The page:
Saints make no distinction of caste and creed. Despite opposition saint eknath accepted the invitation of a Mahar or an untouchable and had food in his house. Saints have themselves been born in different castes. In religion there is no discrimination regarding the birth of the saints. We have gora the potter, Raidas the cobbler kabir the weaver, Savata the gardener, Narahari the goldsmith, Choka the untouchable, Tukaram a shopkeeper, Janabai the maid, Sena the barber, Kanhopatra the dancing girl and many numerous others.
India rich with its heritage of religion and philosophy has been a treasure house of saints too. Each region of India has produced great saints who have made their names immortal and left footprints on the periods of our religious heritage. Maharshtra is renowned for famous saints like Jnyaneshwar, Namdec, Eknath, Swami Ramdas, Tukaram to name a few. From Bengal we have Ramkrishna Paramhauns and Ramprasad. Vidyapati of Mithila Guru Nanak, Guru Gobind Singh, Bulleh Shah South outshines with saints like Tyagaraja, Purandara Das, Kanak Das and Thiruvalluvar. Form north we have tulsidas, Kabir, Narsi Mehta, Dadu, Gorakhanth and others. There have been women saints too like Mira Bai, Sakhubai Muktabai, Rabia, Vasuki, Andal and others hailing form different parts of India.
Among the various illustrious saints there have been authors of philosophical works and founders of different schools of cults and religion. Shankaracharya Ramanuja and Madhvacharya were great thinkers and had their own viewpoints on Vedanta. They were all enlightened souls. Generally religion and philosophy overlap and blend together so that all the great philosophers have been divine saints and seers too. To the Christians Jesus is the son of god Zoroaster was the great prophet of Iran messenger of Ahura Mazda and founder of the Zoroastrian religion Mohammed the prophet the founder of Islam and Koran. How could they ever rise to such religious pinnacle unless they had the qualities of saintliness in them?
Saint is one who has attained supreme knowledge and become one with the Eternal. Due to his holy conduct exemplary life of universal love and spiritual preaching’s people become devotees of him and felt initiated as disciples. He is not canonized as a saint it is not like a University degree where he is certified. Jnyaneshwar and his family were ostracized and were denied the right of even the Brahmin’s sacred thread ceremony but the learned priests and authorities could not prevent him from becoming the greatest saint of Maharshtra. A saint becomes a saint when he worships god becomes one with the infinite either through Karma Yoga humanitarian service or Jyan Yoga. He is not made a saint. Wisdom and self realization is not the monopoly of the high minded priests or pontiffs.
We usually expect saints to perform miracles. But saints refrain from doing so unless it is inevitable. By their yogic powers they have even brought back to life dead persons. Many a time it is due to god’s intervention grace and help that miracles have rescued and saved the saints from disgrace difficulties and false allegations. Some have miraculously even merged with god as in the case of Sant Sakhu and Andal. Miracles are god’s benedictions on Saints which leave the onlookers amazed. It is the firm faith and belief in him that compels that superhuman power to rush to the saint’s aid. But as Guru Nanak said he was no wonder-worker and that the only miracle he had was the name of the lord.
Saints by their greatness have inspired people. They never believed in rituals sacrifices and fastidious religious ceremonies. Neither did saints say that one should retire to the forest and lead a life of recluse to attain god. Gora Kumbhar Tukaram and countless other like Thiruvalluvar and Vasuki leading householder’s life had attained god.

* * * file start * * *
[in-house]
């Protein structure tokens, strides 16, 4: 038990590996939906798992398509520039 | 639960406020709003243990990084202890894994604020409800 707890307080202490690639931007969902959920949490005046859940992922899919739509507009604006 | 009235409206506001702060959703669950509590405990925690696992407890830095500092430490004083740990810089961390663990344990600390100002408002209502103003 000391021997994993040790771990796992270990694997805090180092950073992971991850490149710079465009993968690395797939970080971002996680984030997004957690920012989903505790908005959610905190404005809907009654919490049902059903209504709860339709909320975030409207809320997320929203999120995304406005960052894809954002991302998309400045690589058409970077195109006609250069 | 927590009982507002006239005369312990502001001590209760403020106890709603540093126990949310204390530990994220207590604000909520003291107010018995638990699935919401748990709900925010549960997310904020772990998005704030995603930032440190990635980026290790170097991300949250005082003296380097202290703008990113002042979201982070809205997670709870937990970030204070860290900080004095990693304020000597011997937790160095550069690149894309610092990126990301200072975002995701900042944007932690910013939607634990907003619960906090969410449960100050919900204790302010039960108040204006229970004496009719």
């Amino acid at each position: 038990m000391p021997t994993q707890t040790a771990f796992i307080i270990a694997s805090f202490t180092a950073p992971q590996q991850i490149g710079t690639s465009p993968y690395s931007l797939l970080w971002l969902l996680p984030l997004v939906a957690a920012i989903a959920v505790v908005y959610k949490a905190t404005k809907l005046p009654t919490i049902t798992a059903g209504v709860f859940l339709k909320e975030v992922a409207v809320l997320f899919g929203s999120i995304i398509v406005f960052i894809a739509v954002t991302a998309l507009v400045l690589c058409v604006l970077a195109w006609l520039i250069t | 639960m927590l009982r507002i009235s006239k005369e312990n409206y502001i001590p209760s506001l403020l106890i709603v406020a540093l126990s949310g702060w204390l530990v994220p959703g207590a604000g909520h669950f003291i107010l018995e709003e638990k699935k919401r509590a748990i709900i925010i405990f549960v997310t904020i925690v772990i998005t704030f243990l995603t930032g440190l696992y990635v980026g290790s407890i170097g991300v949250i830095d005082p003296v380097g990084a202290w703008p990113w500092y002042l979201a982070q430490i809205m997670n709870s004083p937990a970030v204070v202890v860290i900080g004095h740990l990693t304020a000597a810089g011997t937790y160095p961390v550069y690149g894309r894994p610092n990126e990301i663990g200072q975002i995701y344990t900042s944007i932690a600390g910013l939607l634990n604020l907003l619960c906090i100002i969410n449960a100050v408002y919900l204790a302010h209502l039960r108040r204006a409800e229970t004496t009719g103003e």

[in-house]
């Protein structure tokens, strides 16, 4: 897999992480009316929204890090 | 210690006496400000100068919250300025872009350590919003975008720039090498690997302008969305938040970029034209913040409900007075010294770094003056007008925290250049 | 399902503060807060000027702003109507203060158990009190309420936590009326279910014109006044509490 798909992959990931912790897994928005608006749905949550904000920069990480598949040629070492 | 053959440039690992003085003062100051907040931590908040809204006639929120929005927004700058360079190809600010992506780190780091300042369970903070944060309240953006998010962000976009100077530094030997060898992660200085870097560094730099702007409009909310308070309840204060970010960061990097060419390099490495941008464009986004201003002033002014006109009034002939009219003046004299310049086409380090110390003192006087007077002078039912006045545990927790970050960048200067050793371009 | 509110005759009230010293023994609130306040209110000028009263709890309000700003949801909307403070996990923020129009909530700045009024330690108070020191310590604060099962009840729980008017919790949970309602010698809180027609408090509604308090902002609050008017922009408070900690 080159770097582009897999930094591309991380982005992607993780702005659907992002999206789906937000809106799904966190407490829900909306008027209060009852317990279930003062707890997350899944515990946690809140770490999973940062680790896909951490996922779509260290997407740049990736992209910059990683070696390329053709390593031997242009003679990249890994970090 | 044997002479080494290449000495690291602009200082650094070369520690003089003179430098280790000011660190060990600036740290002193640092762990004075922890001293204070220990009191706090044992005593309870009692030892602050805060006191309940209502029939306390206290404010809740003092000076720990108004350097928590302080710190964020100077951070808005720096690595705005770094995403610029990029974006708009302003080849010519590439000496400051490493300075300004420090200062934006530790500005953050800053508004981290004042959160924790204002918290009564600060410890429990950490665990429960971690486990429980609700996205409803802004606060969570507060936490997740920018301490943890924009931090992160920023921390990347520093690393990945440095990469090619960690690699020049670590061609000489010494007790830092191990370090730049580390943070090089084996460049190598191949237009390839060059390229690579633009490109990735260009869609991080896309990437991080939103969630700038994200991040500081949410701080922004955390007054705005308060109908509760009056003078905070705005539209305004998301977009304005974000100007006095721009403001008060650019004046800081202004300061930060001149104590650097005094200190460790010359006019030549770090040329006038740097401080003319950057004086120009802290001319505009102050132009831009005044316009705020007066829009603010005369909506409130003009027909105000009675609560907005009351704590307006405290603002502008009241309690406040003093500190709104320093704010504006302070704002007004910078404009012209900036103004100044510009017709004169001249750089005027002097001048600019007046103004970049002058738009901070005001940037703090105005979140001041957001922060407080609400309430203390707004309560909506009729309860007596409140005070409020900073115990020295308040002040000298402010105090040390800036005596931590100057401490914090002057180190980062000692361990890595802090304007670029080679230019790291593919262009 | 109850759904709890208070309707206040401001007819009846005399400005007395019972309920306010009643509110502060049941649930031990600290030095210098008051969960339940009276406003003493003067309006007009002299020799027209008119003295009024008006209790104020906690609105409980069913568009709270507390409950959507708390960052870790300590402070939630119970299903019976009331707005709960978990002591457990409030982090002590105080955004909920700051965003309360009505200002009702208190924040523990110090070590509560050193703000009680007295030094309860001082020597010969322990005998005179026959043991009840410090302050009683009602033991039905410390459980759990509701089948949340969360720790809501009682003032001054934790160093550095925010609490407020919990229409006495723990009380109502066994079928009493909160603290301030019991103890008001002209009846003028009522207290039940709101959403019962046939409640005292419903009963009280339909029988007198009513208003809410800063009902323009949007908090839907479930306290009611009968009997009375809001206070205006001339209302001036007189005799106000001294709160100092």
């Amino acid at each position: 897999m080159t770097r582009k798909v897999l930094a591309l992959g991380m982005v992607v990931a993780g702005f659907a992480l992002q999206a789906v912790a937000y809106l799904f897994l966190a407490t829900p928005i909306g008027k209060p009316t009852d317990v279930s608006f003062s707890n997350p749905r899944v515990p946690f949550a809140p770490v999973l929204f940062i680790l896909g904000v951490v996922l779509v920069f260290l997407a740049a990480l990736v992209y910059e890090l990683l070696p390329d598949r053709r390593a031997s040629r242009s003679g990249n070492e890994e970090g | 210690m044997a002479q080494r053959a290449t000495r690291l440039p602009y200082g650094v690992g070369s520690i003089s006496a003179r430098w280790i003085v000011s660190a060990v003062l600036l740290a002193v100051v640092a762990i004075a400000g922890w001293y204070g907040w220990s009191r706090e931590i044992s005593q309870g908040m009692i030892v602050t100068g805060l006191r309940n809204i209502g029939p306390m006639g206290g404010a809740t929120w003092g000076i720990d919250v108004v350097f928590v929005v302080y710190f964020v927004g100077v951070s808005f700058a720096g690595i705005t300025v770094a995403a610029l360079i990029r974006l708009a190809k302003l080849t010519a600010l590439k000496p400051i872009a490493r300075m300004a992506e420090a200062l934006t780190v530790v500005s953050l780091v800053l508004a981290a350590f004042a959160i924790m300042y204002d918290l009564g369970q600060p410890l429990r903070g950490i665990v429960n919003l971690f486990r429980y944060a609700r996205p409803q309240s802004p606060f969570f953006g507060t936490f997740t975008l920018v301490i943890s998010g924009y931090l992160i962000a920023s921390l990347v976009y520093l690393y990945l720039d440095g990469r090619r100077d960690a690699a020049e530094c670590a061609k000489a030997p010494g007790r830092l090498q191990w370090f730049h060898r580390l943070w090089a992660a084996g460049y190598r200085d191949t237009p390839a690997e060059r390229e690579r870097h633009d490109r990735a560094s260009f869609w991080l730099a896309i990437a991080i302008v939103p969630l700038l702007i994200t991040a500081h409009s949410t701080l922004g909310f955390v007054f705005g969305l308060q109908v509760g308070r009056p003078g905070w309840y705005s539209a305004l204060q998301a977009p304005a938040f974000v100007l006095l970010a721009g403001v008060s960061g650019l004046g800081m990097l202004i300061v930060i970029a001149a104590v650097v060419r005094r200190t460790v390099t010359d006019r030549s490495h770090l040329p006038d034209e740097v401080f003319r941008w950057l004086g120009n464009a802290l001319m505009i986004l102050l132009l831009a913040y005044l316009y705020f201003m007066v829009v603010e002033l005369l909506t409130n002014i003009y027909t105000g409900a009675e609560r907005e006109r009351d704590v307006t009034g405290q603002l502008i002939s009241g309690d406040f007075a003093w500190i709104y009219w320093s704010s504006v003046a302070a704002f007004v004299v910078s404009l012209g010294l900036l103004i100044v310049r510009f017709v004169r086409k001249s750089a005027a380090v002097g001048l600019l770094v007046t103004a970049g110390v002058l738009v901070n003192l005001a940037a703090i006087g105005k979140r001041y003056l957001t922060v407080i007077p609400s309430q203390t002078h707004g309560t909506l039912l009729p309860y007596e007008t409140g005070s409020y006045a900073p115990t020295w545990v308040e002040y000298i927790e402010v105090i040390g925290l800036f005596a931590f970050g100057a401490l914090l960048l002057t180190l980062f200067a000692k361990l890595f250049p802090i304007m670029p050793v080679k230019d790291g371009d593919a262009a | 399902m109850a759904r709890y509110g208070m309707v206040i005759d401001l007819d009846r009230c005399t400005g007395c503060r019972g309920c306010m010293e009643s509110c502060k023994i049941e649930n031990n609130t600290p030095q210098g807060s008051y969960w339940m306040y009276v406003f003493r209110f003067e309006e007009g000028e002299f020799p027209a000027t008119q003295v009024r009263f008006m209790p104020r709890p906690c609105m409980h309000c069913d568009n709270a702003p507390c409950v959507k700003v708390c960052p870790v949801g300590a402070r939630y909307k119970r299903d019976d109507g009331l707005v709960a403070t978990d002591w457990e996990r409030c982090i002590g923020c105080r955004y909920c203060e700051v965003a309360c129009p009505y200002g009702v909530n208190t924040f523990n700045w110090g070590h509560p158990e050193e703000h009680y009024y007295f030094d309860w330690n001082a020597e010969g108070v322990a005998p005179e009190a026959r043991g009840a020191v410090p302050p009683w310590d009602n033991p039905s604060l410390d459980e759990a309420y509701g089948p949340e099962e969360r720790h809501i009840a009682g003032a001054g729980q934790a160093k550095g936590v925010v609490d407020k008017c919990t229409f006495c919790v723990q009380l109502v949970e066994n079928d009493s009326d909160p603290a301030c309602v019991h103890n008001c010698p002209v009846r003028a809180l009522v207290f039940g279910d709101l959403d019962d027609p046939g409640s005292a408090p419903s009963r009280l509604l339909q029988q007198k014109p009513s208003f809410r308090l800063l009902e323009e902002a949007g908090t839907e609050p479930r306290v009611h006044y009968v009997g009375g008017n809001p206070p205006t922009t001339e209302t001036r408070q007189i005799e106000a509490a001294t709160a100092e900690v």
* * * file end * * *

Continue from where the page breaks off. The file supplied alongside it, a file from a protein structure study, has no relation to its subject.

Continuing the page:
Again some saints followed Shaivism some Vaishnavism Sufism, Virasaivism, mysticism etc. some worshipped god in Nirguna way some in Saguna i.e. with form but the sum total of their teachings and their experiences told us that there was only one infinite supreme god or reality which was called by many names and all the diverse path led us to the same ultimate goal. Guru Nanak had said truth is above everything else and above truth is truthful living. In the words of Sri Ramakrishna they are like big steamships which not only cross the ocean themselves but carry many passengers to the other shore.
With my efforts I have tried in a simple way to bring to the readers the lives of the Saints which will enrich our lives and lead us on to the path of good conduct and god. Going through the string of lives of these great saints will be like telling one’s rosary beads which gives consolation and helps to penetrate within oneself. I hope I have succeeded in my humble efforts to some extent atleast.
I have dedicated my book Rosary of saints to late Shri S. Ramakrishna erstwhile executive secretary and director general, Bharatiya Vidya Bhavan who had always inspired me with his talks on philosophy at the very first sight of this manuscript with overwhelming joy he had remarked yes it is a Rosary indeed! And was very eager to publish it at his earliest he himself was truly a saintly person.
My thanks are due to Mr. M.V. Kamath for his excellent foreword to this book. I have always acknowledged him as my Guru ever since 1955 when as editor of free press Bulletin he had published my first article and man can achieve anything and set me on the path of freelance writing since then there was no looking back.
I would also like to thank the Bharatiya Vidya Bhavan and its executive secretary and director general Shri Dhiru S. Mehta for the keen interest they took to produce such a book worthy of inclusion in the widely acclaimed book University series of the Bhavan.
Last but not the least I am grateful and indebted to my generous husband who has spared no efforts in helping me to get this book published.
|General Editor’s Preface||XI|
|3||Jesus and his message of love||11|
|4||Mohammed the prophet||16|
|5||The Saint Poet Tiruvalluvar||21|
|6||Appar or Thirunavukkarasu||25|
|8||Thiru Jnana Sambandhar||34|
|16||Saint Francis of Assisi||71|
|20||Narahari the Goldsmith||86|
|39||Sena the Barber||160|
|40||Saint Appayya Dikshitar||164|
|47||Saint Francis Xavier||195|
|53||Guru Govind Singh||217|
|57||The story of king Shantbrahmani||233|
|60||Saint Gudidi Baba||245|
|62||Sri Ramana Maharishi||254|
|63||Swami Ramdas of Kanhangad||258|
|71||Alagi of Thanjavur||294|